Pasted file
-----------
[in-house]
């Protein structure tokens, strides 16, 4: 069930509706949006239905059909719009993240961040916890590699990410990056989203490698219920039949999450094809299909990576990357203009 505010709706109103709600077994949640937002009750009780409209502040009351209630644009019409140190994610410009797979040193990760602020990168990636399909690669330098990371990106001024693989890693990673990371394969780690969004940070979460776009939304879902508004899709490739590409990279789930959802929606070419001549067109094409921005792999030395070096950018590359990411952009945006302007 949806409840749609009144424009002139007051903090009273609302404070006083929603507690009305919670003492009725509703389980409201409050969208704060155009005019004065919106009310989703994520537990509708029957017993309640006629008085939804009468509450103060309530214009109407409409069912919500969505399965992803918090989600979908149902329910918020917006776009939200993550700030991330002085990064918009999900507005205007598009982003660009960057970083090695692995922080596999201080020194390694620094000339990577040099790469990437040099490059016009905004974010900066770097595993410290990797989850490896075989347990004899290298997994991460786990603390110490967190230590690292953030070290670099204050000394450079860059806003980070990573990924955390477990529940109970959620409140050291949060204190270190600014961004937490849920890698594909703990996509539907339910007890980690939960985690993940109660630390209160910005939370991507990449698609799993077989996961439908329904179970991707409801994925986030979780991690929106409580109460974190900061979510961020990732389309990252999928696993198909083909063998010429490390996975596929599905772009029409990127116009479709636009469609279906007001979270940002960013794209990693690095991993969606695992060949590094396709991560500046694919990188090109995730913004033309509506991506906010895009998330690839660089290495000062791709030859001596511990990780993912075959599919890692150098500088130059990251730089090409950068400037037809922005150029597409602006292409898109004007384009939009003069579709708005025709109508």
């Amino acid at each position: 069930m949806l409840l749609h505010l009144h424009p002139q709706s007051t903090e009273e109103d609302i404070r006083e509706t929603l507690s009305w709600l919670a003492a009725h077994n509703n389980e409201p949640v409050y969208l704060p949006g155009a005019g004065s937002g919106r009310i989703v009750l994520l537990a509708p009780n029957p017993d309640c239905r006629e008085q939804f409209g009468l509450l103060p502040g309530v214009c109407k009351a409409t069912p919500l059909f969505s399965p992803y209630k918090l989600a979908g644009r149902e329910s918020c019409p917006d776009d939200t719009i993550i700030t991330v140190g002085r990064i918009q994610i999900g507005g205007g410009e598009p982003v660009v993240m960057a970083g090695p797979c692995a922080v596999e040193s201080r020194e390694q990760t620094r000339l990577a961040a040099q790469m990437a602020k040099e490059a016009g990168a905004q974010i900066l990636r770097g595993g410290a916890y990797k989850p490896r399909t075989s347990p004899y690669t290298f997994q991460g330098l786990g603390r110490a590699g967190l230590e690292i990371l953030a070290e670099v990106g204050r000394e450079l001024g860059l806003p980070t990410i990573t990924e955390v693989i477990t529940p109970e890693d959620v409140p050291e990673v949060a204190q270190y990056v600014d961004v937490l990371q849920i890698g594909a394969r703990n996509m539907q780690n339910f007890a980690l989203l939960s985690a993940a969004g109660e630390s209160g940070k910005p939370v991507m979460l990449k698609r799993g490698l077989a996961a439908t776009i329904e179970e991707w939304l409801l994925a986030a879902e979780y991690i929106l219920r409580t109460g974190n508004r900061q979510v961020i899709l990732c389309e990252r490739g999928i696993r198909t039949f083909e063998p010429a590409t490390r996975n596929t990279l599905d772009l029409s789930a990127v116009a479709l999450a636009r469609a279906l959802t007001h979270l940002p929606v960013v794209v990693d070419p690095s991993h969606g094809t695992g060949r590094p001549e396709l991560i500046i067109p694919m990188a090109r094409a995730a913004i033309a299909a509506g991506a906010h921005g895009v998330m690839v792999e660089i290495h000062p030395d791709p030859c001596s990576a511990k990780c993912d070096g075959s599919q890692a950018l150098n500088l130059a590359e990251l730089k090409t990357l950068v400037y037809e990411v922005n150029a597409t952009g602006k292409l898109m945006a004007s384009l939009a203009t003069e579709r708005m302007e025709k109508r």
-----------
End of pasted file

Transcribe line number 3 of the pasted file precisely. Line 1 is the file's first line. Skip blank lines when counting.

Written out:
């Amino acid at each position: 069930m949806l409840l749609h505010l009144h424009p002139q709706s007051t903090e009273e109103d609302i404070r006083e509706t929603l507690s009305w709600l919670a003492a009725h077994n509703n389980e409201p949640v409050y969208l704060p949006g155009a005019g004065s937002g919106r009310i989703v009750l994520l537990a509708p009780n029957p017993d309640c239905r006629e008085q939804f409209g009468l509450l103060p502040g309530v214009c109407k009351a409409t069912p919500l059909f969505s399965p992803y209630k918090l989600a979908g644009r149902e329910s918020c019409p917006d776009d939200t719009i993550i700030t991330v140190g002085r990064i918009q994610i999900g507005g205007g410009e598009p982003v660009v993240m960057a970083g090695p797979c692995a922080v596999e040193s201080r020194e390694q990760t620094r000339l990577a961040a040099q790469m990437a602020k040099e490059a016009g990168a905004q974010i900066l990636r770097g595993g410290a916890y990797k989850p490896r399909t075989s347990p004899y690669t290298f997994q991460g330098l786990g603390r110490a590699g967190l230590e690292i990371l953030a070290e670099v990106g204050r000394e450079l001024g860059l806003p980070t990410i990573t990924e955390v693989i477990t529940p109970e890693d959620v409140p050291e990673v949060a204190q270190y990056v600014d961004v937490l990371q849920i890698g594909a394969r703990n996509m539907q780690n339910f007890a980690l989203l939960s985690a993940a969004g109660e630390s209160g940070k910005p939370v991507m979460l990449k698609r799993g490698l077989a996961a439908t776009i329904e179970e991707w939304l409801l994925a986030a879902e979780y991690i929106l219920r409580t109460g974190n508004r900061q979510v961020i899709l990732c389309e990252r490739g999928i696993r198909t039949f083909e063998p010429a590409t490390r996975n596929t990279l599905d772009l029409s789930a990127v116009a479709l999450a636009r469609a279906l959802t007001h979270l940002p929606v960013v794209v990693d070419p690095s991993h969606g094809t695992g060949r590094p001549e396709l991560i500046i067109p694919m990188a090109r094409a995730a913004i033309a299909a509506g991506a906010h921005g895009v998330m690839v792999e660089i290495h000062p030395d791709p030859c001596s990576a511990k990780c993912d070096g075959s599919q890692a950018l150098n500088l130059a590359e990251l730089k090409t990357l950068v400037y037809e990411v922005n150029a597409t952009g602006k292409l898109m945006a004007s384009l939009a203009t003069e579709r708005m302007e025709k109508r």